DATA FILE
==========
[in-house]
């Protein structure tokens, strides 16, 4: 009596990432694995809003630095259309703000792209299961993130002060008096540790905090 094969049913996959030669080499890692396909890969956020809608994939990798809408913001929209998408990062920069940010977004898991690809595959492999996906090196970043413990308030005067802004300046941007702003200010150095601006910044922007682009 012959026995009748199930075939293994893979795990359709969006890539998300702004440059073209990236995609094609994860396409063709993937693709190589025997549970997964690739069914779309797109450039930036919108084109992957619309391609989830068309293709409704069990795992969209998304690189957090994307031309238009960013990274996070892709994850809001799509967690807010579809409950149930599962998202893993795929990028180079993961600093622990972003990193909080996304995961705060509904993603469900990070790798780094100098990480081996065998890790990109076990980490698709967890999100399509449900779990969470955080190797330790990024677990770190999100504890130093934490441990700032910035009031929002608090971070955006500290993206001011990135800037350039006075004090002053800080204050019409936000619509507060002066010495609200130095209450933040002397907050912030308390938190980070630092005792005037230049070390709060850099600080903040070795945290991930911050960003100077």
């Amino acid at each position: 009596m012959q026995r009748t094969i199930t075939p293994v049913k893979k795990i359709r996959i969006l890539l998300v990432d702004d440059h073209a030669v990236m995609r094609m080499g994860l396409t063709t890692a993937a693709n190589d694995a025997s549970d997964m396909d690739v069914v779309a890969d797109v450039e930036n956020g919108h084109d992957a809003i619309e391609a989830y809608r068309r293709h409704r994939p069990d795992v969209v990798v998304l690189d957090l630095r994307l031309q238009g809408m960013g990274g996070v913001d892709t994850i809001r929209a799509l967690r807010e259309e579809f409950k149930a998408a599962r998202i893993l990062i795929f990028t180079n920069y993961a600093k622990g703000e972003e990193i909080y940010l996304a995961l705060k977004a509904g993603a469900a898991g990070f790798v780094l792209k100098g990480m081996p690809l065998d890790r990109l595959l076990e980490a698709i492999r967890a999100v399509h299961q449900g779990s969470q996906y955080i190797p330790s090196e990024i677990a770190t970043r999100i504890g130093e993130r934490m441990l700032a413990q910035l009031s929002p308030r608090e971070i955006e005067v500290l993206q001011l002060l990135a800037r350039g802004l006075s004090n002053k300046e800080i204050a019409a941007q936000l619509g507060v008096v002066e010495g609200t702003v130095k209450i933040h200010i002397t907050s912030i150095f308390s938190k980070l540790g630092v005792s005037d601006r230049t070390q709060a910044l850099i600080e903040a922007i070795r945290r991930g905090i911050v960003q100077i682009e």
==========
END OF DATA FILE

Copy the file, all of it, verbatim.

[in-house]
């Protein structure tokens, strides 16, 4: 009596990432694995809003630095259309703000792209299961993130002060008096540790905090 094969049913996959030669080499890692396909890969956020809608994939990798809408913001929209998408990062920069940010977004898991690809595959492999996906090196970043413990308030005067802004300046941007702003200010150095601006910044922007682009 012959026995009748199930075939293994893979795990359709969006890539998300702004440059073209990236995609094609994860396409063709993937693709190589025997549970997964690739069914779309797109450039930036919108084109992957619309391609989830068309293709409704069990795992969209998304690189957090994307031309238009960013990274996070892709994850809001799509967690807010579809409950149930599962998202893993795929990028180079993961600093622990972003990193909080996304995961705060509904993603469900990070790798780094100098990480081996065998890790990109076990980490698709967890999100399509449900779990969470955080190797330790990024677990770190999100504890130093934490441990700032910035009031929002608090971070955006500290993206001011990135800037350039006075004090002053800080204050019409936000619509507060002066010495609200130095209450933040002397907050912030308390938190980070630092005792005037230049070390709060850099600080903040070795945290991930911050960003100077």
């Amino acid at each position: 009596m012959q026995r009748t094969i199930t075939p293994v049913k893979k795990i359709r996959i969006l890539l998300v990432d702004d440059h073209a030669v990236m995609r094609m080499g994860l396409t063709t890692a993937a693709n190589d694995a025997s549970d997964m396909d690739v069914v779309a890969d797109v450039e930036n956020g919108h084109d992957a809003i619309e391609a989830y809608r068309r293709h409704r994939p069990d795992v969209v990798v998304l690189d957090l630095r994307l031309q238009g809408m960013g990274g996070v913001d892709t994850i809001r929209a799509l967690r807010e259309e579809f409950k149930a998408a599962r998202i893993l990062i795929f990028t180079n920069y993961a600093k622990g703000e972003e990193i909080y940010l996304a995961l705060k977004a509904g993603a469900a898991g990070f790798v780094l792209k100098g990480m081996p690809l065998d890790r990109l595959l076990e980490a698709i492999r967890a999100v399509h299961q449900g779990s969470q996906y955080i190797p330790s090196e990024i677990a770190t970043r999100i504890g130093e993130r934490m441990l700032a413990q910035l009031s929002p308030r608090e971070i955006e005067v500290l993206q001011l002060l990135a800037r350039g802004l006075s004090n002053k300046e800080i204050a019409a941007q936000l619509g507060v008096v002066e010495g609200t702003v130095k209450i933040h200010i002397t907050s912030i150095f308390s938190k980070l540790g630092v005792s005037d601006r230049t070390q709060a910044l850099i600080e903040a922007i070795r945290r991930g905090i911050v960003q100077i682009e």